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In 2017, 70 per cent of the global waste was generated in cities - and a rising trend is expected in the next years. One step to efficiently and economically process this waste is the waste separation at the source. It is fundamental for reusing and recycling resources because it prevents the contamination of the materials, thus increasing their quality. As this system relies on the active participation of citizens, it needs to be simple and easy to understand by the users. The main aspect is that users sort waste according to the materials it is made of, but also that citizens can be identified, thus allowing differentiated pricing when people recycle more or less. In addition, this system can also facilitate composting and the recycling of other stuff like electronics or clothes. 

Business Model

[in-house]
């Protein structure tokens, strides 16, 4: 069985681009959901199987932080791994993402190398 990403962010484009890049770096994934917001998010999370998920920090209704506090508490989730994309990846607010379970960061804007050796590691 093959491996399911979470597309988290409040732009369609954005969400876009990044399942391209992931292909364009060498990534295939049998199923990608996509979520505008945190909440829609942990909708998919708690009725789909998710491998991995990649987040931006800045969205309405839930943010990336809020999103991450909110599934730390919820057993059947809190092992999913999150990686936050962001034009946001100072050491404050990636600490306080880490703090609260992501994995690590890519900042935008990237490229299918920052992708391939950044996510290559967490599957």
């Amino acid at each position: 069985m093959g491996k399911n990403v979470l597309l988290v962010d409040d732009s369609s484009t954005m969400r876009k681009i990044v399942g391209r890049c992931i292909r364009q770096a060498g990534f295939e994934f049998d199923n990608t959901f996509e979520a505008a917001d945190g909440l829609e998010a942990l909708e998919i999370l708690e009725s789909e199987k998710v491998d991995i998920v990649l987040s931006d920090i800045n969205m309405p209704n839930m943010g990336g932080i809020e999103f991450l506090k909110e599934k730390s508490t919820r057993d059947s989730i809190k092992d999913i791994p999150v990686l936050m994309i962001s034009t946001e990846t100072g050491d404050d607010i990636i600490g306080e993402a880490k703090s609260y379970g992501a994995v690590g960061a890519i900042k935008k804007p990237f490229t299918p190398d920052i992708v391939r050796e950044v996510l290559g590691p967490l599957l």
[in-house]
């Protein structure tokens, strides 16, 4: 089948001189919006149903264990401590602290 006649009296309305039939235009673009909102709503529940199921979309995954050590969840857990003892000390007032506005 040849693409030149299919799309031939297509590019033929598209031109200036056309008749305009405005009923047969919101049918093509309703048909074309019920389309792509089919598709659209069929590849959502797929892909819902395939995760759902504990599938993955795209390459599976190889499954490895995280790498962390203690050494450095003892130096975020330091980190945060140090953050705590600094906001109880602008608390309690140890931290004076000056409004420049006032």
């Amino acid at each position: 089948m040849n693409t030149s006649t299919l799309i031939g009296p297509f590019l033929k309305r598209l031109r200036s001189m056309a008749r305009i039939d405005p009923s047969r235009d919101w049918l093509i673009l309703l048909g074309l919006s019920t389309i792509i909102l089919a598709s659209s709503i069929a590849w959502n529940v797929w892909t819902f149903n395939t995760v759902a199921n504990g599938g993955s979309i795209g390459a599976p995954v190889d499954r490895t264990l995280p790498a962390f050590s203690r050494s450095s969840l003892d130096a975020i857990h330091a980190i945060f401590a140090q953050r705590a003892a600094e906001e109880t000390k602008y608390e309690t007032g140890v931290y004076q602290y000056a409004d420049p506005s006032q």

Implementation Facts

Average Implementation Time: less than 6 months 


Market Overview

Sorting waste at the source can be done in different ways: Single or multi-stream. In the single stream version, people dispose recyclable materials in one commingled container, while, in a multi-stream system they have to sort them into two or more bins. According to Lakhan (2015), the single stream system has lower costs of collection, however, the value of the material collected is higher and processing costs are lower in multi-stream systems. As the graphic below shows, the revenue is higher implementing a multi-stream system.

(Lakhan, 2015) Based on data from 223 municipalities from Ontario (Canada) on a period of ten years.

Pricing: Example Pay As You Throw